Why Nature Matters - Kazi Zubair Hossain

Posted on 12 August 2020

Written by Kazi Zubair Hossain - a 25 year-old World Organization of the Scout Movement (WOSM) Representative from Bangladesh

I live in Dhaka, the capital city of Bangladesh enriched with 400 years of culture and heritage. But to many, it is known as one of the most densely populated cities in the world. For my city, things changed dramatically in the last 20 years. I still remember in the late 1990s the Dhaka I saw as a kid was much greener and spacious than it is now. The growing economy came with urban developments, which turned much of these greens into greys. Yet, as urban dwellers, nature is our only source of fresh air, clean water, and food. But in reality, human activities are interrupting the natural processes and intensifying problems like air and water pollution without thinking twice.


As a kid, the schools I attended were green enough that I never thought of nature as a separate part of my life and when I joined the Scout movement, nature became an even bigger part of my life, something that most other kids my age didn’t have themselves ­– most of our Scout activities are conducted in open nature. My first Scout camp was in a Sal forest where our Scout leader taught us to take care of the surrounding nature as if it is our family member. This particular point made me realize that it’s our duty to take care of nature in the same way it takes care of us. In school, we used to take part in tree planting projects and clean-up campaigns every year with great enthusiasm.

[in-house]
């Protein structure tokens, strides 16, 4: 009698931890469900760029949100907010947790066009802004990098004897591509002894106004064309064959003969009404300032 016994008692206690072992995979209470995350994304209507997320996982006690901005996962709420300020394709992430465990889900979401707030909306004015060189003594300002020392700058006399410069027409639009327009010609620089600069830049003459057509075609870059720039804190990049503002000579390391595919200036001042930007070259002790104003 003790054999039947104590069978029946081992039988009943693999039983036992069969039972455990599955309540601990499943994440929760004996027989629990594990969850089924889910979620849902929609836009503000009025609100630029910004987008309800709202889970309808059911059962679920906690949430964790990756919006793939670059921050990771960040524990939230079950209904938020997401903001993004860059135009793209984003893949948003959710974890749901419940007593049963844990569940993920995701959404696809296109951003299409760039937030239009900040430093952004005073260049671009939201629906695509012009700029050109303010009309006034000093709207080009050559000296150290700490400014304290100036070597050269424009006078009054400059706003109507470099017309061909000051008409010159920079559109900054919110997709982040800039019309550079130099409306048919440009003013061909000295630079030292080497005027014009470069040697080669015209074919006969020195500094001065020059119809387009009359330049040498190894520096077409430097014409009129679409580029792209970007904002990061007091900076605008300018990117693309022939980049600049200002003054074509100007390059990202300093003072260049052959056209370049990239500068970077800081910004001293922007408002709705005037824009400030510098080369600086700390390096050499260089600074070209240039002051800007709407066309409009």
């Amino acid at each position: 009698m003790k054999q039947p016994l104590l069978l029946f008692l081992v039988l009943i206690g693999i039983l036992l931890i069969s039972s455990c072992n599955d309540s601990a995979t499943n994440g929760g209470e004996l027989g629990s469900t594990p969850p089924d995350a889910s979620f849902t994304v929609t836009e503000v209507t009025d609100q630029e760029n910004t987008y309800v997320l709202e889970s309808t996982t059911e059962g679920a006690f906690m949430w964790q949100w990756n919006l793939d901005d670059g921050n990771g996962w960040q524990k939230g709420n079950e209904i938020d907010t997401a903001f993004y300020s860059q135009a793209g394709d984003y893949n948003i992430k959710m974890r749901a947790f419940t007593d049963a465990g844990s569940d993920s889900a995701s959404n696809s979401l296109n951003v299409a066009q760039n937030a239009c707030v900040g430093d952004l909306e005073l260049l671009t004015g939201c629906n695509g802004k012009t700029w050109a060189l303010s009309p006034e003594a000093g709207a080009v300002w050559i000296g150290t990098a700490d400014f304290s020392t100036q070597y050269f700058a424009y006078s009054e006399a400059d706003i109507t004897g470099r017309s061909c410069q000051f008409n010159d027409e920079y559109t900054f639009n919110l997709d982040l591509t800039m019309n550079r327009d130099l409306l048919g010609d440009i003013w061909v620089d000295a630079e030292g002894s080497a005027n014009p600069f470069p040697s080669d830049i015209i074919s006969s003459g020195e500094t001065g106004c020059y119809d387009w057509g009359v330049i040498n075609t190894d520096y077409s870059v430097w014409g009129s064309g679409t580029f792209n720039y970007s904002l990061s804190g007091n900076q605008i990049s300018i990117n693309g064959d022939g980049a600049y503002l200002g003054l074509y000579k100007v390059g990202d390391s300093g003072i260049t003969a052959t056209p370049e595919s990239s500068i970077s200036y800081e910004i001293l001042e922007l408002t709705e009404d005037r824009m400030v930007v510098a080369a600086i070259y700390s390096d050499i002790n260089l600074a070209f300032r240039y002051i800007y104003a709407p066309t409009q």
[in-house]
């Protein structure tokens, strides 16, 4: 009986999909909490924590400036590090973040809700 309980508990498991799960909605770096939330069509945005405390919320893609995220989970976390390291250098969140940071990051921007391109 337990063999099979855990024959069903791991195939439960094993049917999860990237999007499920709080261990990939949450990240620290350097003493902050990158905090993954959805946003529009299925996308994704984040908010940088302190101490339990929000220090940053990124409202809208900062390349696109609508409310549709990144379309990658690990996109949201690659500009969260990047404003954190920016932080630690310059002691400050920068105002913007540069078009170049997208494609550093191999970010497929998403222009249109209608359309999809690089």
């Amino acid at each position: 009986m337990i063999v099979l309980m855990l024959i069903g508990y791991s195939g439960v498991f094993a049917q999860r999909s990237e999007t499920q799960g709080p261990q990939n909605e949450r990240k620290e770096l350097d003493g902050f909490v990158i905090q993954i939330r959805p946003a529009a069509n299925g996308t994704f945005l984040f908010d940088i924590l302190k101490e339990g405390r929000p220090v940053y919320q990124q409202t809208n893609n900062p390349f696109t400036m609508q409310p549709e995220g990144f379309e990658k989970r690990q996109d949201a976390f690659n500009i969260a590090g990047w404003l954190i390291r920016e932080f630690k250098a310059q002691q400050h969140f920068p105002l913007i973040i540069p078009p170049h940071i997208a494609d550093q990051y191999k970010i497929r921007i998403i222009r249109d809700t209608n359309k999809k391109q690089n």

When I made it to University, I noticed that many people weren’t very aware of how their lifestyle harms the environment. With the help of my Rover Scout team, I initiated several activities that promoted healthy lifestyle, cleanliness, stop using single-use plastic, disposing of waste properly, among others. One of my favorite memories is when two friends and I walked 100 miles in 5 days from Dhaka to rural areas and shared key environmental messages with students in the schools we passed along the way. This year, Scouts in Bangladesh will plant 1 million trees as part of the government’s National Tree Plantation Campaign and look after them to make sure they thrive.

We all have noticed that the Covid-19 pandemic has had a silver lining of a positive impact on nature. One that surprised me is that many of the rooftops in Dhaka have become green during this lockdown as many people are utilizing their time in rooftop gardening. I really hope that this initiative will be become a sustained way of life and not just a temporary hobby.

I dream of the day when we will realize that the relationship between humans and nature is not one-way, when policymakers will take bold actions to stop stealing the bright future of coming generations, and when we will have empathy for each other as human beings.


Today's youth are the face of our future, driving positive change across all corners of the world. You too can make an impact and give nature a voice - learn how here

About the World Organization of the Scout Movement (WOSM):

Scouting is the world’s leading educational youth movement, engaging millions of young people to be active citizens and create positive change in their communities. The World Scout Movement is made up of more than 50 million Scouts connected together through a global membership of 170 National Scout Organizations. For more information visit www.scout.org or follow the Scouts on Twitter @worldscouting